> Hi,
    >
    > [this is a repost of a simmilar question I asked in
    > alt.comp.lang.learn.c-c++ recently]
    >
    > as I recon, std::vector::clear()'s semantics changed from MS VC++ 6.0 to
    > MS' DOT.NET - compiler.


    This is of topic here, I mean this is not a place for MS documentation.

    >
    > In the 6.0 version the capacity() of the vector did not change with the
    > call to clear(), in DOT.NET the capacity() is reduced to 0.


    that's kind of funny.

    >
    > I relied on capacity() not changing when calling clear(). This is because
    > I do not want any reallocs within the following push_back() calls because
    > I use iterators that should keep valid. I've got an example below.


    Trying to keep iterators valid through clear was another nifty trick,
    nice.

    >
    > As I dicovered, some people claim that clear() is not required to keep
    > capacity() unchanged (as I thought it was). So I probably can not
    > blame M$ (but I do, nevertheless, because they changed semantics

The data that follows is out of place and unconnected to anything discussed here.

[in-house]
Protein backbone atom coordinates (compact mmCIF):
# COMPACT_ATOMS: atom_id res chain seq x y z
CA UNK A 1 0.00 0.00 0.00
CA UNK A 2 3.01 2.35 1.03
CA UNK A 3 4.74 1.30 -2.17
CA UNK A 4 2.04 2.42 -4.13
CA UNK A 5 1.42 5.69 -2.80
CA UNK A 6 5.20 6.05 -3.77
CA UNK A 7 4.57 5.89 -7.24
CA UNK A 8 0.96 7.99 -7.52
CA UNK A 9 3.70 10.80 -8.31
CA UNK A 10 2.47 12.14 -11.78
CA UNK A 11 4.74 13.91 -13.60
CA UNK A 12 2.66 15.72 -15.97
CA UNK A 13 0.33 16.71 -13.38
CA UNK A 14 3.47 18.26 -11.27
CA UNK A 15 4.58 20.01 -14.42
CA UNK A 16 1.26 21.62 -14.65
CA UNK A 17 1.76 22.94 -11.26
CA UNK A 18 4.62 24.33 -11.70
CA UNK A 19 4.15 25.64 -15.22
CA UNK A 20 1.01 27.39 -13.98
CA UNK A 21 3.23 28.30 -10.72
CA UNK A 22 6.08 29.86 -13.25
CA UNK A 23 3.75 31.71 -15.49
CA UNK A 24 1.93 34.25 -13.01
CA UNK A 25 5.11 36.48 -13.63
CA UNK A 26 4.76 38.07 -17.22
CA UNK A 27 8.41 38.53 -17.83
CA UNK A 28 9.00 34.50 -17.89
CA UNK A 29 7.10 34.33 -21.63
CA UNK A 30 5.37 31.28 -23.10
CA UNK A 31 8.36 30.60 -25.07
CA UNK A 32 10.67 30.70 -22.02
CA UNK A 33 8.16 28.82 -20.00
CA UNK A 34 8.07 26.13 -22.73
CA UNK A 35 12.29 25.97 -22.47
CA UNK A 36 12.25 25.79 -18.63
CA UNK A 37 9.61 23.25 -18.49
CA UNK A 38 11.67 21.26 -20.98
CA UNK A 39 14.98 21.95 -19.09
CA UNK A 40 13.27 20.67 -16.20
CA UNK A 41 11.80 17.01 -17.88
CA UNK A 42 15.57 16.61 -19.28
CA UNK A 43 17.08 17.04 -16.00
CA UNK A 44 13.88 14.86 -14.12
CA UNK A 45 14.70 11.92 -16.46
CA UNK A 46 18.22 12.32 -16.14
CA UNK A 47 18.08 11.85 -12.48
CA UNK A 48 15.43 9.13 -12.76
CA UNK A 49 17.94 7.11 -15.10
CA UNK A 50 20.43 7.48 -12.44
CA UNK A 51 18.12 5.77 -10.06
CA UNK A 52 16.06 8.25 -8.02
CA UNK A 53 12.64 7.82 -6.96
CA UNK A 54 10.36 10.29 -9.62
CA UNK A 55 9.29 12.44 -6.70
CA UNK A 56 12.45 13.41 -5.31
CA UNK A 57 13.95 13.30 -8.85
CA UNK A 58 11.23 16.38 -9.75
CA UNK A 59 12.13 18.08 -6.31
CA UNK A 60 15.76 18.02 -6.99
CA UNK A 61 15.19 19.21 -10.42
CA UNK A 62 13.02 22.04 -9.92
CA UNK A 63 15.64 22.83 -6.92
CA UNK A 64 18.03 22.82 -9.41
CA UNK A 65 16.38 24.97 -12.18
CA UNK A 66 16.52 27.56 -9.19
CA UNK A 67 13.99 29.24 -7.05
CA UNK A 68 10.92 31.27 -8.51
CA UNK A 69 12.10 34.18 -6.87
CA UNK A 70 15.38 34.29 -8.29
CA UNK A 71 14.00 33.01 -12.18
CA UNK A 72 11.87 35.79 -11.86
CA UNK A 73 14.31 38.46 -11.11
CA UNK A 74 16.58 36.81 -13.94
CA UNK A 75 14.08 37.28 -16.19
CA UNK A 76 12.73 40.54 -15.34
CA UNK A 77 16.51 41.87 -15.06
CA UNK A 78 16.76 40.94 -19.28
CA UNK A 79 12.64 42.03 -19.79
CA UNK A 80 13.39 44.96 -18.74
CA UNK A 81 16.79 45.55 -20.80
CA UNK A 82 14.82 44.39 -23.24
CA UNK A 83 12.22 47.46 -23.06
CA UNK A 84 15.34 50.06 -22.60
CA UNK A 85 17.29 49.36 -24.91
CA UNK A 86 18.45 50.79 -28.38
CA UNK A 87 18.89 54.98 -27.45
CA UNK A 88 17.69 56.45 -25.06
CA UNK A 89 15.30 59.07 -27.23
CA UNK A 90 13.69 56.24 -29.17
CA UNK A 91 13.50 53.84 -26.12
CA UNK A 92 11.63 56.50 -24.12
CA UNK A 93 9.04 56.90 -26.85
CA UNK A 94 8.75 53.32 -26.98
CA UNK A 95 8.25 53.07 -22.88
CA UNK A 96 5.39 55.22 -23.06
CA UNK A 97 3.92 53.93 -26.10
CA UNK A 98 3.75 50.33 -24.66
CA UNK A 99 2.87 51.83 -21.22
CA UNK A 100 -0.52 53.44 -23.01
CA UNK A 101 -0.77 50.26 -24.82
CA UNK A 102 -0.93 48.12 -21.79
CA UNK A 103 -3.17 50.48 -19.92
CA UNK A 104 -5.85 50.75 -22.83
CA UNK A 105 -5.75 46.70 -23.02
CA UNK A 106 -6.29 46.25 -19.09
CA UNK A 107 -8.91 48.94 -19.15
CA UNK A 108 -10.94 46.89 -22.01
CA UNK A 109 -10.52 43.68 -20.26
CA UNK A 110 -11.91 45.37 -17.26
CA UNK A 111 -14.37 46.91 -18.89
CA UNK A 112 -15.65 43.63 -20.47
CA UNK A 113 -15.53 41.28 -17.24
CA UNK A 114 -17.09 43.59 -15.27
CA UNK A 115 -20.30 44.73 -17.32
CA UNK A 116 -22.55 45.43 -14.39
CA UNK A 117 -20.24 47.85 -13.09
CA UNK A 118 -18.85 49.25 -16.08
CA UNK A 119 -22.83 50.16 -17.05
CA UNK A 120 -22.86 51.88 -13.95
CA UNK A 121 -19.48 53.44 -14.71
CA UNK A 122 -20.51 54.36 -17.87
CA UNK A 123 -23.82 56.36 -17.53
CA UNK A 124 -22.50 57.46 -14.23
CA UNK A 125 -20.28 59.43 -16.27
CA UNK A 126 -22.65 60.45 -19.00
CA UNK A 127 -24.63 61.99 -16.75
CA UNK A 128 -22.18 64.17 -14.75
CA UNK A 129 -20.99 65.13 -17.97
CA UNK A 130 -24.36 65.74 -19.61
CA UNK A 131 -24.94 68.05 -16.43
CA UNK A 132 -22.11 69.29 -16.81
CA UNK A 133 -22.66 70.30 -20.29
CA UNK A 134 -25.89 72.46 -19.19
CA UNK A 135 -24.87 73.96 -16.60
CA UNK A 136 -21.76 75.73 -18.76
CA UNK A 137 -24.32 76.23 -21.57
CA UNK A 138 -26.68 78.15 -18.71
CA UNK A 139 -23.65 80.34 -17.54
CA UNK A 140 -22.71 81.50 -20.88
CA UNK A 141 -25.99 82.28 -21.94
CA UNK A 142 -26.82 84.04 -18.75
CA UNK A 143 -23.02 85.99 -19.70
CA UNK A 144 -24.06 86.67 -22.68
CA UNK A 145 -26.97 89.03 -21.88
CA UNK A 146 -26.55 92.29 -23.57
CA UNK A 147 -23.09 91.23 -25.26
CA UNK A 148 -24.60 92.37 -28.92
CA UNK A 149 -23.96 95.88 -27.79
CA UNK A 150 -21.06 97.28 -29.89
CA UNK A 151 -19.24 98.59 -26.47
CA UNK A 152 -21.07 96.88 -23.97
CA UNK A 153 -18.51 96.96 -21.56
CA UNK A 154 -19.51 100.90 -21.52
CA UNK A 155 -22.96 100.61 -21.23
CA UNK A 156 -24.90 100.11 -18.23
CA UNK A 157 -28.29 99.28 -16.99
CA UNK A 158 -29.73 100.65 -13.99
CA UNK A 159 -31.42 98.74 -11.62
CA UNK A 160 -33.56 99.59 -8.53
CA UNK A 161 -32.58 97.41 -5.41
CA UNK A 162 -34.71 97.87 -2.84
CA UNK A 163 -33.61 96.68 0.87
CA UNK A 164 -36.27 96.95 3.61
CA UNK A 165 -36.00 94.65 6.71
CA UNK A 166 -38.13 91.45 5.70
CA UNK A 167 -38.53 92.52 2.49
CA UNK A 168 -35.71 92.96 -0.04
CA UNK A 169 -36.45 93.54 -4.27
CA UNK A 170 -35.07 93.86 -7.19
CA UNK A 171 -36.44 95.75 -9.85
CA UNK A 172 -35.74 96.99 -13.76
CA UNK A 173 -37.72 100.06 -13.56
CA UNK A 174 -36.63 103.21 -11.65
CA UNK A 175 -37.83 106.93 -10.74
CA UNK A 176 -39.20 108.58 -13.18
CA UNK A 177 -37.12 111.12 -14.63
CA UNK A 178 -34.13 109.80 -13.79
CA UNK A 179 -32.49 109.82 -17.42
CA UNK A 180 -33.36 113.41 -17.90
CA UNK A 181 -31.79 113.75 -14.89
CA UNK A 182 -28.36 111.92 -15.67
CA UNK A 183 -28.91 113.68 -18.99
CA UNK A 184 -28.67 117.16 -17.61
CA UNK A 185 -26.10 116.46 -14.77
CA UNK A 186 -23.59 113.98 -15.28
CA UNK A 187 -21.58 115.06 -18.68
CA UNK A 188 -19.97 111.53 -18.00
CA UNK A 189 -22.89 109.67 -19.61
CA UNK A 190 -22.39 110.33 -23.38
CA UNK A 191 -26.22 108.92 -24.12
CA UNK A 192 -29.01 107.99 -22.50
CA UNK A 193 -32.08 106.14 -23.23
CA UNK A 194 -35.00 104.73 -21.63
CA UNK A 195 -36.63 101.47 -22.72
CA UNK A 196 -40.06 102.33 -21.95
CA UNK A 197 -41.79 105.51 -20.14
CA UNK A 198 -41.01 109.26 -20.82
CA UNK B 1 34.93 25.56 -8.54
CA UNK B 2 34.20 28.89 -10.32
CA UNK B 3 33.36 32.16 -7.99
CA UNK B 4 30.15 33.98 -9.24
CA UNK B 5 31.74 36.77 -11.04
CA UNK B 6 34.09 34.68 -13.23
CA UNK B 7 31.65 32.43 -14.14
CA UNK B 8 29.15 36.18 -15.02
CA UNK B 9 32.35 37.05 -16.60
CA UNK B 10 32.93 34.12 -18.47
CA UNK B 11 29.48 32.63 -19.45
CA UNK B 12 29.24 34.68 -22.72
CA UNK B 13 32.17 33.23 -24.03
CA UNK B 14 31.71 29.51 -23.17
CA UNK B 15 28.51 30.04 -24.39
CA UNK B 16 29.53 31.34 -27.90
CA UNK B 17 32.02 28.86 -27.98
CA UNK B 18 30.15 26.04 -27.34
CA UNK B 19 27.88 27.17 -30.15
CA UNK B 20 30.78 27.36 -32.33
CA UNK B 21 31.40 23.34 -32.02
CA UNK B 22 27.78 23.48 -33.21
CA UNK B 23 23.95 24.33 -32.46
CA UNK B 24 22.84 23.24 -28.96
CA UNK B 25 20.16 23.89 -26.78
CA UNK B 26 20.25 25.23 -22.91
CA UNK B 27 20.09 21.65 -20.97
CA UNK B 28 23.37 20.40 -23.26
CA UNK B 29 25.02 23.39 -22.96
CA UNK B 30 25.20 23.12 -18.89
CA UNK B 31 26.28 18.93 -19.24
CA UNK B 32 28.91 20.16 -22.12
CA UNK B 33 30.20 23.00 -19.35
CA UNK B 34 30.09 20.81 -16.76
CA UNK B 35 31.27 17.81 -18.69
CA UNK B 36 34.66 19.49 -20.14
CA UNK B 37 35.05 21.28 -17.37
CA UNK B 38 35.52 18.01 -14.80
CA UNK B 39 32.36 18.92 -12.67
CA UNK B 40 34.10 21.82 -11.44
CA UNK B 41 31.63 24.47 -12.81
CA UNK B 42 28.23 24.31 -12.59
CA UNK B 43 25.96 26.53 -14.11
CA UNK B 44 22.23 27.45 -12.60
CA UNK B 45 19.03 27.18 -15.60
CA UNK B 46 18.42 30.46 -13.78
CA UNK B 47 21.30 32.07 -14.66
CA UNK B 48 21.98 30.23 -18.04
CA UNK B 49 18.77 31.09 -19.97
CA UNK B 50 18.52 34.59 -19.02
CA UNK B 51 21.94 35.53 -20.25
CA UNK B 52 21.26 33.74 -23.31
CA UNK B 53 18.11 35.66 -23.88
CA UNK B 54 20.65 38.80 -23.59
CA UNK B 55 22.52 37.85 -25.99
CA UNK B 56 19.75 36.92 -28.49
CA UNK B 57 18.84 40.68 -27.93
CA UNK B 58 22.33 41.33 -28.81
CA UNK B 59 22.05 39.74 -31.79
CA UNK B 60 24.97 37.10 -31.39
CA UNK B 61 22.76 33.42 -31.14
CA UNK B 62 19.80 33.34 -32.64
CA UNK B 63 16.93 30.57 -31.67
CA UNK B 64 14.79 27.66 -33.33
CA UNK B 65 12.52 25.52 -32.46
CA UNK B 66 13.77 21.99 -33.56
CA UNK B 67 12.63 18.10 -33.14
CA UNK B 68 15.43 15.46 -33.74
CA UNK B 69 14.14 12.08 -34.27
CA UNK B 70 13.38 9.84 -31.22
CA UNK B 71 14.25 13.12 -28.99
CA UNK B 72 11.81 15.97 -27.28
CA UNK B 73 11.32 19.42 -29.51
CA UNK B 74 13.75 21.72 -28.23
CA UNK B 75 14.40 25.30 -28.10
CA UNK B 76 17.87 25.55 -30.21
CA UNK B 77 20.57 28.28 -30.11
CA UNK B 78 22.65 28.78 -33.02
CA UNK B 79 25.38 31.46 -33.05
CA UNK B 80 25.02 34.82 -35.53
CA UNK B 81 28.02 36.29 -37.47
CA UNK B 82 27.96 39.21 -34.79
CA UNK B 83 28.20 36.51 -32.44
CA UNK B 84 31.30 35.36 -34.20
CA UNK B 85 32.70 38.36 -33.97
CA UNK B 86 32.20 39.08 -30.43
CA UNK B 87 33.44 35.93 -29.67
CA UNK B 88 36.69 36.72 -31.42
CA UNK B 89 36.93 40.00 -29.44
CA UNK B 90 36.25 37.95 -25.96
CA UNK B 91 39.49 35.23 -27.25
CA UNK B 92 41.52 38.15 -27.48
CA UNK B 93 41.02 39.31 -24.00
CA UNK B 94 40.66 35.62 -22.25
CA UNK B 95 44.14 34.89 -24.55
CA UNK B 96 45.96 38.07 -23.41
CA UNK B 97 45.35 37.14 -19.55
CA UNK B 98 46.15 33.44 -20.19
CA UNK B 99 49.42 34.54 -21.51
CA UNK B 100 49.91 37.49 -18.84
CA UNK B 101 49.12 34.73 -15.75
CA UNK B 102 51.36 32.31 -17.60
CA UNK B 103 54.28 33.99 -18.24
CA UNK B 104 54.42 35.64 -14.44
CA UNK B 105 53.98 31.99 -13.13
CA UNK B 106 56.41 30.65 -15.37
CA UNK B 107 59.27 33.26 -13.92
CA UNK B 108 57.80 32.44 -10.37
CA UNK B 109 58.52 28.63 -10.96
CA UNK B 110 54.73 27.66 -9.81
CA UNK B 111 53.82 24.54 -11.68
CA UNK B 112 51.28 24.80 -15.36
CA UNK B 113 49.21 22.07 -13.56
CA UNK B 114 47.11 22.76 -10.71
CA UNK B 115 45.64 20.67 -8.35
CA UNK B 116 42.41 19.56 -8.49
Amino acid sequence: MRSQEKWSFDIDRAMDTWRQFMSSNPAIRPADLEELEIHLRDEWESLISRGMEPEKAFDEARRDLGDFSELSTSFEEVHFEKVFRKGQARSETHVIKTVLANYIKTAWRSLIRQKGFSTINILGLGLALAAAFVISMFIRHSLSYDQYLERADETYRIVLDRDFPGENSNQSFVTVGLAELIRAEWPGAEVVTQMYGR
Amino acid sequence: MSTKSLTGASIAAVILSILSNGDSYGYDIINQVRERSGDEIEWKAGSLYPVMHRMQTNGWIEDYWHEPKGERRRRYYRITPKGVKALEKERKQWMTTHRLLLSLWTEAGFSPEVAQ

> silently and because of tradition) and need a workaround.
    >
    > I know that I can use clear() in combination with reserve(). But this
    > would add some overhead with allocating and deallocating huge amounts
    > of memory and I want to avoid that.


    why ?

    >
    > I also want to avoid to give the elements of the std::vector a default
    > constructor. In the moment, I use resize(0) instead of clear(), but this
    > needs an default constructor in MS VC++'s lib.


    how about using resize(0,const value&)

    >
    > Is there a (guaranteed to work-) way to do shrink a std::vector's size
    > without
    > - reducing its capacity()


    maybe erase or pop_back ?

    > - requiring the vectors elements to be default - constructable
    > ?
    >
    > Anybody a clue?
    >
    > Stefan.
    >
    >
    > Example:
    > ---
    > std::vector<int> v;


    empty vector

    > v.reserve(...);


    still empty

    > while (...) {
    > v.clear();


    clearing empty vector ?

    > //fill vector:
    > for (...)
    > v.push_back(...);
    >
    > for(std::vector<int>::iterator i=v.begin(); i!=v.end();/*nothing*/) {
    > if(...)
    > v.push_back(...); // i should survive this because of reserve()


    push_back will call reserve if needed

    > if(...)
    > ++i;
    > else
    > i=v.erase(i);
    > }
    >
    > /* some further use of v */
    > }
    > ---
    >
    >
    >
    >


    Good luck.

    --
    grzegorz
    , Oct 16, 2003
    #3
  4. Hi,

    <> wrote in message
    news:eek:...
    > On Thu, 16 Oct 2003 09:24:56 +0200, Stefan Höhne
    > <do_not_use_this_adress@127.0.0.1> wrote:
    >
    > > Hi,
    > >
    > > [this is a repost of a simmilar question I asked in
    > > alt.comp.lang.learn.c-c++ recently]
    > >
    > > as I recon, std::vector::clear()'s semantics changed from MS VC++ 6.0

    to
    > > MS' DOT.NET - compiler.

    >